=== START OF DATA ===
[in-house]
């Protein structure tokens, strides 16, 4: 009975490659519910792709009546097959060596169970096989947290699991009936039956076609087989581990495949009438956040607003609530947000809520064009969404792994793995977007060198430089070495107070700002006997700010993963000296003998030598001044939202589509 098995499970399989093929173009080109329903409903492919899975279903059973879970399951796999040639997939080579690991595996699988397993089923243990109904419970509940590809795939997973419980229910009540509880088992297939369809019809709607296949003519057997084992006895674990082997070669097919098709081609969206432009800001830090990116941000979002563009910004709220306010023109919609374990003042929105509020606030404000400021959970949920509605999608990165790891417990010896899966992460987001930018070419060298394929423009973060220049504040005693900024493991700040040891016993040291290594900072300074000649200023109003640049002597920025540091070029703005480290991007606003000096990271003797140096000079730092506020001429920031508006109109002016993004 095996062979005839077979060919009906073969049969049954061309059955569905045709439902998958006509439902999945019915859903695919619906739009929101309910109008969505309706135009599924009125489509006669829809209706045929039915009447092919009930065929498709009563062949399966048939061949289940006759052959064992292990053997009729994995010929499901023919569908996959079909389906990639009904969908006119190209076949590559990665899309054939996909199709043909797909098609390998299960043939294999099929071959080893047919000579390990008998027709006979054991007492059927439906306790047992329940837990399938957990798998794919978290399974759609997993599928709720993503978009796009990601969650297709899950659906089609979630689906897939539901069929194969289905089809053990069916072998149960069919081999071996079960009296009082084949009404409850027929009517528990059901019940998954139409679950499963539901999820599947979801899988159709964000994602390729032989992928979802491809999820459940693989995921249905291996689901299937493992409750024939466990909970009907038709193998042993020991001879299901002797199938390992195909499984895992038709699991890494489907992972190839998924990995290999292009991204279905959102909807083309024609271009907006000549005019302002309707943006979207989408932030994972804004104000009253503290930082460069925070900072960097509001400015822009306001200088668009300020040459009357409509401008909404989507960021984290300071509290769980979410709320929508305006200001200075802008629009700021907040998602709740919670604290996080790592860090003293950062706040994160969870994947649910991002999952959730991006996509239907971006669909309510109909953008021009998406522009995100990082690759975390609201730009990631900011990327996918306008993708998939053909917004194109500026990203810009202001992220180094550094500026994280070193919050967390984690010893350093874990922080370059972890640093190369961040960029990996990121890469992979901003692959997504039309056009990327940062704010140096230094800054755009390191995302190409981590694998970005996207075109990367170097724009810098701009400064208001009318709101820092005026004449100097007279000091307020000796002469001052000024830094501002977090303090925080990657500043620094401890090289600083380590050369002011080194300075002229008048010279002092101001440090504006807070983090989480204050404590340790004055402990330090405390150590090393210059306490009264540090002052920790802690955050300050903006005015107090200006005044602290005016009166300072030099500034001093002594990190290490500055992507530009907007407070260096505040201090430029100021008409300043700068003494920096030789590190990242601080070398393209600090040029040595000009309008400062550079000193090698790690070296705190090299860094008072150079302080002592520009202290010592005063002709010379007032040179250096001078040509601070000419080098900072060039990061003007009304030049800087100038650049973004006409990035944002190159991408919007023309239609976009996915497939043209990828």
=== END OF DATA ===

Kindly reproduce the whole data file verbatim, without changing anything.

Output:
[in-house]
């Protein structure tokens, strides 16, 4: 009975490659519910792709009546097959060596169970096989947290699991009936039956076609087989581990495949009438956040607003609530947000809520064009969404792994793995977007060198430089070495107070700002006997700010993963000296003998030598001044939202589509 098995499970399989093929173009080109329903409903492919899975279903059973879970399951796999040639997939080579690991595996699988397993089923243990109904419970509940590809795939997973419980229910009540509880088992297939369809019809709607296949003519057997084992006895674990082997070669097919098709081609969206432009800001830090990116941000979002563009910004709220306010023109919609374990003042929105509020606030404000400021959970949920509605999608990165790891417990010896899966992460987001930018070419060298394929423009973060220049504040005693900024493991700040040891016993040291290594900072300074000649200023109003640049002597920025540091070029703005480290991007606003000096990271003797140096000079730092506020001429920031508006109109002016993004 095996062979005839077979060919009906073969049969049954061309059955569905045709439902998958006509439902999945019915859903695919619906739009929101309910109008969505309706135009599924009125489509006669829809209706045929039915009447092919009930065929498709009563062949399966048939061949289940006759052959064992292990053997009729994995010929499901023919569908996959079909389906990639009904969908006119190209076949590559990665899309054939996909199709043909797909098609390998299960043939294999099929071959080893047919000579390990008998027709006979054991007492059927439906306790047992329940837990399938957990798998794919978290399974759609997993599928709720993503978009796009990601969650297709899950659906089609979630689906897939539901069929194969289905089809053990069916072998149960069919081999071996079960009296009082084949009404409850027929009517528990059901019940998954139409679950499963539901999820599947979801899988159709964000994602390729032989992928979802491809999820459940693989995921249905291996689901299937493992409750024939466990909970009907038709193998042993020991001879299901002797199938390992195909499984895992038709699991890494489907992972190839998924990995290999292009991204279905959102909807083309024609271009907006000549005019302002309707943006979207989408932030994972804004104000009253503290930082460069925070900072960097509001400015822009306001200088668009300020040459009357409509401008909404989507960021984290300071509290769980979410709320929508305006200001200075802008629009700021907040998602709740919670604290996080790592860090003293950062706040994160969870994947649910991002999952959730991006996509239907971006669909309510109909953008021009998406522009995100990082690759975390609201730009990631900011990327996918306008993708998939053909917004194109500026990203810009202001992220180094550094500026994280070193919050967390984690010893350093874990922080370059972890640093190369961040960029990996990121890469992979901003692959997504039309056009990327940062704010140096230094800054755009390191995302190409981590694998970005996207075109990367170097724009810098701009400064208001009318709101820092005026004449100097007279000091307020000796002469001052000024830094501002977090303090925080990657500043620094401890090289600083380590050369002011080194300075002229008048010279002092101001440090504006807070983090989480204050404590340790004055402990330090405390150590090393210059306490009264540090002052920790802690955050300050903006005015107090200006005044602290005016009166300072030099500034001093002594990190290490500055992507530009907007407070260096505040201090430029100021008409300043700068003494920096030789590190990242601080070398393209600090040029040595000009309008400062550079000193090698790690070296705190090299860094008072150079302080002592520009202290010592005063002709010379007032040179250096001078040509601070000419080098900072060039990061003007009304030049800087100038650049973004006409990035944002190159991408919007023309239609976009996915497939043209990828």